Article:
Sunday, March 11, 2018

The Baby Steps - A Potential Global Revolution

David Langworthy, CEO and Founder of Disaster Aid Australia (DAA) calls himself a mad man. And he is proud to be one - he believes that only mad men dare tread on paths others would not.

To understand more about Disaster Aid Australia, please visit:

I hadn’t quite realized what we were taking on when we, the Rotary Club of Thimphu, invited David to visit Bhutan, in gratitude for the most generous gift of 10 SkyHydrant water filter systems for our school children. In the days that followed his arrival in Bhutan - the enormity of what we were taking on hit me - having spent 5 days with the man who is set on a colossal dream - Safe Water for Every Child on this planet. He believes that safe water is the most basic human right.

Chief of School Health and Nutrition Division, Ministry of Education, Aum Jamyang Choeden with David at Dochu-La Pass, on their way to visit the beneficiary schools in Punakha and Tsirang

He is embarking on a global movement that espouses safe water as a Basic Human Right. And he wants to start with Bhutan. In the coming months and years, he wants to turn Bhutan into a model country where he will test-launch his vision - by delivering safe water to every school children in the country. At the request of the Education Minister Lyonpo Norbu Wangchuk, David has agreed to initiate the program by first working on the delivery of the requested 60 SkyHydrant filters - which he promptly upped to 120 units. Based on the input to be provided by the Ministry of Education, the Rotary Club of Thimphu will submit to him a proposal - a general outline of where and how his vision for Bhutan will be played out. Simultaneously, he will be presenting his vision at the global level, during one of the seven Breakout Sessions of the Rotary International Convention in Toronto this June, where anywhere from 20,000 - 30,000 Rotarians will congregate. He is sponsoring a number of speakers from the Region, to share their experiences in safe water delivery, at the Toronto Convention.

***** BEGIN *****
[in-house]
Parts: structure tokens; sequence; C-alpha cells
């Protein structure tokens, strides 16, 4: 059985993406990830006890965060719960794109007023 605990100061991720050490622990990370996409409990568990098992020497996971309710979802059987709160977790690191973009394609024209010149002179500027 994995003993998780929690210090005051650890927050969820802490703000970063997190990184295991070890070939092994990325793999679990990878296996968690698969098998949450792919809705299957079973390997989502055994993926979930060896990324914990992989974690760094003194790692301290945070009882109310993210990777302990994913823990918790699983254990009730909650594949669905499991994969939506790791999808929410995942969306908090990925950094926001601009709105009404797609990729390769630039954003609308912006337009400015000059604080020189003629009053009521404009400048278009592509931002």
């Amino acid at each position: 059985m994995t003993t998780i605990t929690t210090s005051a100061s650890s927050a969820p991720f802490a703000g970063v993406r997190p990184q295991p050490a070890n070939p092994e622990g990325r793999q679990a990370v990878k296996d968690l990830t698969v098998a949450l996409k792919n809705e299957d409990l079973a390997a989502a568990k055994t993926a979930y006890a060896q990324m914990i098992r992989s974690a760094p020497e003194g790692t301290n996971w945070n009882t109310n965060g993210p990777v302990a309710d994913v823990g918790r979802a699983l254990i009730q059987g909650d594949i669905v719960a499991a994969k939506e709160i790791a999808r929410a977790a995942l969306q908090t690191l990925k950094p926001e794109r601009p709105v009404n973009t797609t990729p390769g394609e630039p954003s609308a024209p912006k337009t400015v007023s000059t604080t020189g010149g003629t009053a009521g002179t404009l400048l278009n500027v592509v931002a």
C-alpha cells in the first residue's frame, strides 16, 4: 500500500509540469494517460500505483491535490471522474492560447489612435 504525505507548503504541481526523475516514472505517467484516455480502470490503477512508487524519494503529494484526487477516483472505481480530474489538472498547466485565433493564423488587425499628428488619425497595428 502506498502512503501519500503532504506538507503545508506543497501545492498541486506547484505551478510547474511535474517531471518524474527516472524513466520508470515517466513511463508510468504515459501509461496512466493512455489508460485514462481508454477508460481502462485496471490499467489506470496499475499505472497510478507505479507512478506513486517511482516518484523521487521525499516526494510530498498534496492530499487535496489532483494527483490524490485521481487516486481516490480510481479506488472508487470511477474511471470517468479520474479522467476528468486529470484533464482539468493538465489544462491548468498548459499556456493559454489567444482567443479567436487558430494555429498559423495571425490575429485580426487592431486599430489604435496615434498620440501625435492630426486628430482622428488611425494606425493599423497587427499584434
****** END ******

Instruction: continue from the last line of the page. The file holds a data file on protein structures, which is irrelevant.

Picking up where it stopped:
Bhutan and the Rotary Club of Thimphu will be represented in that Breakout Session in Toronto.

Built like a tank - the famous SkyHydrant water filter that dispenses 12,000 ltrs. of clean and safe water every day. The water from these filters are healthier than the bottled mineral water since the SkyHydrant does not remove the essential minerals from the water it dispenses

He thinks that what he will achieve in Bhutan will be the first baby steps that will ultimately lead to the realization of his final objective - of delivering safe water to every child on this planet. He says that if Rotary has been able to single handedly eradicate Polio, there is no reason why the organization cannot achieve the same level of success in delivering safe water to every child on this earth.

By any measure, what David is embarking on is nothing short of a revolution that could gain momentum at a global scale, and alter lives. And yet, I am amazed by the simplicity with which he outlines his monumental dreams - akin to a Buddhist monk on his ancient ritualistic walk to gather alms - calm, serene and unwavering.

Fate, destiny, karma …. What can be said of them? They collide and clash and the synthesis can result in some unexpected journeys and happenstance. The Rotarian K K Looi from Malaysia who gave a 20 minutes talk on the subject of SkyHydrant during the Rotary Conference early last year in Thimphu, could not have imagined in his wildest dreams that his talk would end up being pivotal in the delivery of safe water to every child in this country and, eventually, the whole world.

I suppose it was destined - a destiny that is most welcome!

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  1. Probably the most anticipated gift for the most humble school children and teachers all across the rural pocket of the country. I wish CEO and the team safe journey back home and Rotary club of thimphu for doing the great work and inititative for the lives of thousands of innocent children.

  2. The work done by the Rotary Club is remarkable and exemplary. It shows that assistance can be delivered so much more effectively without and beyond cost hogging UN agencies. This is also a wake up call for formal international donors, especially the UN system, that supports a host of money making individuals whose upkeep could "poverty alleviate" an entire village several times over.

    The irony is that while we are ensconsced in spreading the GNH philosophy around the world, we still continue to build schools without proper water supplies, both in terms of quantity and quality. Water purification and filtration systems barely make it on the budget papers. Our planners fail to see that clean and safe water means healthy children leading to savings in health delivery costs.

    The Rotary Club has shown the way and the MoE must start to incorporate such systems in all its schools. If you can build a school that costs 10 crores, you can surely afford a water filtration system.